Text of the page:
The Federal High Court in Abuja, on Thursday, ordered the Independent National Electoral Commission to allow the use of Temporary Voter Cards in the forthcoming governorship and state houses of assembly elections which has been slated for March 18.
Two aggrieved Nigerians had filed a suit seeking the use of the Temporary Voter Card in the general elections in the absence of the Permanent Voter Cards.
The plaintiffs, Kofoworola Olusegun and Wilson Allwell, in the suit filed on February 8 and marked FHC/ABJ/CS/180/2023, challenged the position of INEC and asked the court to determine “whether a person whose name appears in the electronic format in INEC’s central database and manual, printed paper based record or hard copy format of the register of voters and has been assigned a Voter’s Identification Number can be said to be entitled to be accredited to vote with his/her TVC in the general election to be conducted by the defendant.”
The plaintiffs further requested the court to determine whether such a person can, as a consequence of INEC’s liabilities… omission be disenfranchised of the right and entitlement to vote in the 2023 general election.
Consequently, they prayed for the following reliefs should the questions be answered in their favour.
They asked for “a declaration that the plaintiff, having fulfilled all necessary legal requirements to register and having consequently been captured in its central database and manual, printed paper-based record or hard copy format of INEC’s maintained register of voters, the plaintiffs are entitled to vote using their TVC in the 2023 General Elections”.
Ruling, the court held that there was no portion of the law, both the 1999 Constitution and the Electoral Act that states that it is only PVCs that could be used, but that the law under Section 47 provided for a voter’s card.
Justice Egwuatu stated that the order was made on the grounds that the plaintiffs were duly registered and captured in INEC’s database.
He ruled that, “an order is made compelling the defendant to allow the plaintiffs to vote using their Temporary Voter Cards issued by the defendant, the plaintiffs having been duly captured in the National Register of Voters database”.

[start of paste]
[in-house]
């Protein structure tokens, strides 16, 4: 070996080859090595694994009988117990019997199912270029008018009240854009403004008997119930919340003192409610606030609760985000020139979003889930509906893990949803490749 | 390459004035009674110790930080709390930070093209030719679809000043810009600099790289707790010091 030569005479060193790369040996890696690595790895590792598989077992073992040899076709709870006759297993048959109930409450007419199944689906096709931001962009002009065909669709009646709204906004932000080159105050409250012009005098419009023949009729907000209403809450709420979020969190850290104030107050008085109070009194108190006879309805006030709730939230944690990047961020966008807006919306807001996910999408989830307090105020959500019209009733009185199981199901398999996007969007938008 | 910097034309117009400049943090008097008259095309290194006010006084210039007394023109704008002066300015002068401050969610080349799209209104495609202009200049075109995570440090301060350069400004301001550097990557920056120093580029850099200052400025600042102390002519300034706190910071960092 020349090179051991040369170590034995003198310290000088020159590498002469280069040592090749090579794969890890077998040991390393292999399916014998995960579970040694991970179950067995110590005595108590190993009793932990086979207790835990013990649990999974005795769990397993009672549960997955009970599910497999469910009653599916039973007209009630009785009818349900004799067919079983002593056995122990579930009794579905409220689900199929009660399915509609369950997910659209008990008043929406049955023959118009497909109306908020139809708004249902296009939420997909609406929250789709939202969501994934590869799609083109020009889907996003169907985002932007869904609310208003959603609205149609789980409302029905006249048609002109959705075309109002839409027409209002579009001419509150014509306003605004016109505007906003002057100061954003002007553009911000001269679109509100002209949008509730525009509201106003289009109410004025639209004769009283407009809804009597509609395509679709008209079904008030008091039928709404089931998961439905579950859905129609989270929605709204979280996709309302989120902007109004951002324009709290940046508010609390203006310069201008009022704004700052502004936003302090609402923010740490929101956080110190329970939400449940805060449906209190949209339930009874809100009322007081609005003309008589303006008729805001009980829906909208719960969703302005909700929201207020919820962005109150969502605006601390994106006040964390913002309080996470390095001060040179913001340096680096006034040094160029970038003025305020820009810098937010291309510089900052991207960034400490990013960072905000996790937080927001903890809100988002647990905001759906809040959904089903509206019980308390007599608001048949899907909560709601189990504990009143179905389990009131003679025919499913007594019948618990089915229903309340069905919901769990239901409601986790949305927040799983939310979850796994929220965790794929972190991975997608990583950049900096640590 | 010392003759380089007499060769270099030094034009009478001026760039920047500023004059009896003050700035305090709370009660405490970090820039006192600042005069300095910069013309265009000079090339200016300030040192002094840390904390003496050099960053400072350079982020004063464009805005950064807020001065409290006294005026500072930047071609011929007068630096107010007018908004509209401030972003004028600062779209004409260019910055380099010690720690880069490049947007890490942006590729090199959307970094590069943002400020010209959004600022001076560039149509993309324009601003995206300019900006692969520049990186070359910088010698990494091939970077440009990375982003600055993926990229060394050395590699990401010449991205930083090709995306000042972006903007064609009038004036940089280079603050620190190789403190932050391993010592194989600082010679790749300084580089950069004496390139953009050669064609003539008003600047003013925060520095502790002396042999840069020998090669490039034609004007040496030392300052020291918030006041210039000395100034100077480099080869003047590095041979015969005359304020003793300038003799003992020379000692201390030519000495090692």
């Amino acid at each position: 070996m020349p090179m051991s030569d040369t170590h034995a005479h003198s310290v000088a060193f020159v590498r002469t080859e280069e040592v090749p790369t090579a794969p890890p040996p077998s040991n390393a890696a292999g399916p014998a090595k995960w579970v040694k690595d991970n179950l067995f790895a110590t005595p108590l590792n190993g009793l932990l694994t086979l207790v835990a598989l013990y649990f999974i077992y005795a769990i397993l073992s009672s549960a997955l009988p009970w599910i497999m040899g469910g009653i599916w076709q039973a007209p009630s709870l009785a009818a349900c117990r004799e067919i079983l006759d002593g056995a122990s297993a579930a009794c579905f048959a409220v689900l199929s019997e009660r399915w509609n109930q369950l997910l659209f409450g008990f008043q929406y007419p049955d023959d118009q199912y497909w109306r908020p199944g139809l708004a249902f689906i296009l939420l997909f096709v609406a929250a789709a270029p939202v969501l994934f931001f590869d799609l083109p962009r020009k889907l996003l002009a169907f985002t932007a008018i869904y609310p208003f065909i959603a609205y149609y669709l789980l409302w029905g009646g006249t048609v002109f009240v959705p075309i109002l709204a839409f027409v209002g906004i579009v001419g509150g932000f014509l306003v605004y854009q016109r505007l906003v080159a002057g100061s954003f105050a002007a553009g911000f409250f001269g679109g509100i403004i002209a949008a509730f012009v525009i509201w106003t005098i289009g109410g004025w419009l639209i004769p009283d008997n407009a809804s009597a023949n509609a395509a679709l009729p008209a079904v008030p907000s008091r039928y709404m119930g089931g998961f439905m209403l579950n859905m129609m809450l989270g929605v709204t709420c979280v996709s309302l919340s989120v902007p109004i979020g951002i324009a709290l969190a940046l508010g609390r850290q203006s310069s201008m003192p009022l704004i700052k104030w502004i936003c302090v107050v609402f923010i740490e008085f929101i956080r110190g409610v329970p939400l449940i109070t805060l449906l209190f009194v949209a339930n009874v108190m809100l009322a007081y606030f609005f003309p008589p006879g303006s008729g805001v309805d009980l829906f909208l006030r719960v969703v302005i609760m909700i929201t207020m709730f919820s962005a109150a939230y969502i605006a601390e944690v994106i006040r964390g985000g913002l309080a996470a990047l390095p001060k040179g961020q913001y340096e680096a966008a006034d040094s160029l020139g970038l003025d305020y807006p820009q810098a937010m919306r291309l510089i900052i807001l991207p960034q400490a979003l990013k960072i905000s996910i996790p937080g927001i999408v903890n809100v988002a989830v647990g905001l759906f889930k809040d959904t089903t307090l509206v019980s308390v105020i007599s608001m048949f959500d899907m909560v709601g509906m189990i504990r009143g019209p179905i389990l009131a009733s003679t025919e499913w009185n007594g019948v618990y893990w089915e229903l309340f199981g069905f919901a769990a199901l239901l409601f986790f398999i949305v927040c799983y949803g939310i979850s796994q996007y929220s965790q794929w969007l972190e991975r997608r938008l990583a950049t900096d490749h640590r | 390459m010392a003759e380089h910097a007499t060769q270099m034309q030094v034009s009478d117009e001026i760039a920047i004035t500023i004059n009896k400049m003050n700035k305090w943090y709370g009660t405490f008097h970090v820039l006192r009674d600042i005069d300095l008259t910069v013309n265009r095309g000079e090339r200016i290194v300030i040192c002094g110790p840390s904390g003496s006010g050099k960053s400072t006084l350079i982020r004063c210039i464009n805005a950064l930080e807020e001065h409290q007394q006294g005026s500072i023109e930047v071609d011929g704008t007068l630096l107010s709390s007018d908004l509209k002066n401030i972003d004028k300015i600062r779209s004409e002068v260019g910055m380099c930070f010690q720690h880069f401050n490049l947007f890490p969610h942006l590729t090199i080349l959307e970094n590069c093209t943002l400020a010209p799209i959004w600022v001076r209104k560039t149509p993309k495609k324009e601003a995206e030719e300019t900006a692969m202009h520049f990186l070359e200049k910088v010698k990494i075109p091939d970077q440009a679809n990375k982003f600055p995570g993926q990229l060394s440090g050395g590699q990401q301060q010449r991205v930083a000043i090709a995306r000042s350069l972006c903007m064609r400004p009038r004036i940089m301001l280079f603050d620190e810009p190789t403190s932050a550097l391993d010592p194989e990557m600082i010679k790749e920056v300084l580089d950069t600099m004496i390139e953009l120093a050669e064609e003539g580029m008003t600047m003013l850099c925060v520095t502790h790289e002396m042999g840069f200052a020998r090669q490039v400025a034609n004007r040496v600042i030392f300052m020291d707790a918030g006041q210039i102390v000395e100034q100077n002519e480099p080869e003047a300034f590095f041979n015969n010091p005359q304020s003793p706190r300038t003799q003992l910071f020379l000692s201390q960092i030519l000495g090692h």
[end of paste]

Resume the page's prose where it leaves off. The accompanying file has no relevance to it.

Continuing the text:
The judge further held that the plaintiffs are entitled to vote using their TVC in the forthcoming 2023 general election “having fulfilled all necessary legal requirements to register and having consequently been captured in INEC’s central database and manual, printed paper-based record or hard copy format”.
However, prayer 3 which was a request to allow every eligible voter with a TVC to vote was not granted.
“Any other order, the court may deem fit for all other Nigerians who are like the plaintiffs and have not gotten their permanent voter’s card, as the court may deem fit”
The judge held that the suit was not filed in a representative capacity.
The court maintained that, “This suit having not been brought in a representative capacity, I find myself unable to grant any relief pursuant to prayer three of the plaintiffs application.”
Speaking, counsel for the plaintiffs, Victor Opatola said that the judgement was a win for all Nigerians who suffered to get registered to vote, were duly registered but due to no fault of theirs could not get their PVCs before the election.
He said, “since my clients had fulfilled all necessary requirements by law but were not issued their PVCs until the time for collection of PVCs was over, they should not be allowed to suffer”.
The lawyer also said that it was the law of equity that what applied to the goose should also apply to the gander.
“So what the court is saying is that these two people who have fulfilled all necessary requirements can vote with their TVCs, then by law of equity, it should also apply to all Nigerians who have fulfilled all necessary requirements and were issued TVCs by INEC.”
Furthermore, he asserted that the content of the TVC was the same as the content of the PVC and the only differen